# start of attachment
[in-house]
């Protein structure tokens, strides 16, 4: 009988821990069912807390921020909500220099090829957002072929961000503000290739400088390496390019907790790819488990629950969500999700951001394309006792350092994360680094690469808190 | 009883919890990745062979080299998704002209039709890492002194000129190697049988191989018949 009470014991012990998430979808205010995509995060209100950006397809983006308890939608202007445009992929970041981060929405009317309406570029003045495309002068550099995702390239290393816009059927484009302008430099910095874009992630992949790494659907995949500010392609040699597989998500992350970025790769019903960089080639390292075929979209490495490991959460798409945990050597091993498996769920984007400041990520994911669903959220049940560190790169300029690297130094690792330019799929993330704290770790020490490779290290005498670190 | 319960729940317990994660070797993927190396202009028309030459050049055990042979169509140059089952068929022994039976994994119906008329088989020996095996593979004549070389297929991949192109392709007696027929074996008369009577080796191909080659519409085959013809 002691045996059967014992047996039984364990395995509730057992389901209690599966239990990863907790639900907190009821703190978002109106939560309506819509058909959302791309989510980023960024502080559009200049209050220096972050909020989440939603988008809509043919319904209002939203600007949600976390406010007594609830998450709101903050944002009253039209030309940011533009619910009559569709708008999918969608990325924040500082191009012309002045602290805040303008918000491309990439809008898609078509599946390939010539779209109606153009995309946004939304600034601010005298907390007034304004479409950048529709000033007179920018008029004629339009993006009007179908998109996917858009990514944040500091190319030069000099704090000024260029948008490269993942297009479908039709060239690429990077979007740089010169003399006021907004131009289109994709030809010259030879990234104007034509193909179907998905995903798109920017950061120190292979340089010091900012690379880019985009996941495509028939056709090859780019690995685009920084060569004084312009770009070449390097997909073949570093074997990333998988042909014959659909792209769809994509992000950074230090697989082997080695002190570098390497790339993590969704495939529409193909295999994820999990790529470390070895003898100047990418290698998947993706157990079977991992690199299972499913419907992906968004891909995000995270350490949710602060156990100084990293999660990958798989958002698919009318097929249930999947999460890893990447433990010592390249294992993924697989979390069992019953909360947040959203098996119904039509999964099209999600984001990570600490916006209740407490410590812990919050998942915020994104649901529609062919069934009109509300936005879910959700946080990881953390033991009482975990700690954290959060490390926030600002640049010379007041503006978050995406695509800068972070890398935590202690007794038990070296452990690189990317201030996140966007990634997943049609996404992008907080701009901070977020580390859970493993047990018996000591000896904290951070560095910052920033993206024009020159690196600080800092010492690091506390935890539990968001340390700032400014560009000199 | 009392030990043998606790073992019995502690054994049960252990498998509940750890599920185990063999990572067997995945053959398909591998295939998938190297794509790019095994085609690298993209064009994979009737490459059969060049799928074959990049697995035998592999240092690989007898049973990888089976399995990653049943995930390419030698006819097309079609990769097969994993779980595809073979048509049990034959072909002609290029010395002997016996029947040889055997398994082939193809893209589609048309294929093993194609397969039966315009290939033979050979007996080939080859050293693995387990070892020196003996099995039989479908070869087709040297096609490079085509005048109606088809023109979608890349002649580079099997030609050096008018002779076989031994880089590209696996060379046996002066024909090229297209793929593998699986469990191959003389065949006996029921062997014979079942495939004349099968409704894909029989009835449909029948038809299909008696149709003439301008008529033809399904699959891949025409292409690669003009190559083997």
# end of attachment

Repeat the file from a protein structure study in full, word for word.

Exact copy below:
[in-house]
């Protein structure tokens, strides 16, 4: 009988821990069912807390921020909500220099090829957002072929961000503000290739400088390496390019907790790819488990629950969500999700951001394309006792350092994360680094690469808190 | 009883919890990745062979080299998704002209039709890492002194000129190697049988191989018949 009470014991012990998430979808205010995509995060209100950006397809983006308890939608202007445009992929970041981060929405009317309406570029003045495309002068550099995702390239290393816009059927484009302008430099910095874009992630992949790494659907995949500010392609040699597989998500992350970025790769019903960089080639390292075929979209490495490991959460798409945990050597091993498996769920984007400041990520994911669903959220049940560190790169300029690297130094690792330019799929993330704290770790020490490779290290005498670190 | 319960729940317990994660070797993927190396202009028309030459050049055990042979169509140059089952068929022994039976994994119906008329088989020996095996593979004549070389297929991949192109392709007696027929074996008369009577080796191909080659519409085959013809 002691045996059967014992047996039984364990395995509730057992389901209690599966239990990863907790639900907190009821703190978002109106939560309506819509058909959302791309989510980023960024502080559009200049209050220096972050909020989440939603988008809509043919319904209002939203600007949600976390406010007594609830998450709101903050944002009253039209030309940011533009619910009559569709708008999918969608990325924040500082191009012309002045602290805040303008918000491309990439809008898609078509599946390939010539779209109606153009995309946004939304600034601010005298907390007034304004479409950048529709000033007179920018008029004629339009993006009007179908998109996917858009990514944040500091190319030069000099704090000024260029948008490269993942297009479908039709060239690429990077979007740089010169003399006021907004131009289109994709030809010259030879990234104007034509193909179907998905995903798109920017950061120190292979340089010091900012690379880019985009996941495509028939056709090859780019690995685009920084060569004084312009770009070449390097997909073949570093074997990333998988042909014959659909792209769809994509992000950074230090697989082997080695002190570098390497790339993590969704495939529409193909295999994820999990790529470390070895003898100047990418290698998947993706157990079977991992690199299972499913419907992906968004891909995000995270350490949710602060156990100084990293999660990958798989958002698919009318097929249930999947999460890893990447433990010592390249294992993924697989979390069992019953909360947040959203098996119904039509999964099209999600984001990570600490916006209740407490410590812990919050998942915020994104649901529609062919069934009109509300936005879910959700946080990881953390033991009482975990700690954290959060490390926030600002640049010379007041503006978050995406695509800068972070890398935590202690007794038990070296452990690189990317201030996140966007990634997943049609996404992008907080701009901070977020580390859970493993047990018996000591000896904290951070560095910052920033993206024009020159690196600080800092010492690091506390935890539990968001340390700032400014560009000199 | 009392030990043998606790073992019995502690054994049960252990498998509940750890599920185990063999990572067997995945053959398909591998295939998938190297794509790019095994085609690298993209064009994979009737490459059969060049799928074959990049697995035998592999240092690989007898049973990888089976399995990653049943995930390419030698006819097309079609990769097969994993779980595809073979048509049990034959072909002609290029010395002997016996029947040889055997398994082939193809893209589609048309294929093993194609397969039966315009290939033979050979007996080939080859050293693995387990070892020196003996099995039989479908070869087709040297096609490079085509005048109606088809023109979608890349002649580079099997030609050096008018002779076989031994880089590209696996060379046996002066024909090229297209793929593998699986469990191959003389065949006996029921062997014979079942495939004349099968409704894909029989009835449909029948038809299909008696149709003439301008008529033809399904699959891949025409292409690669003009190559083997």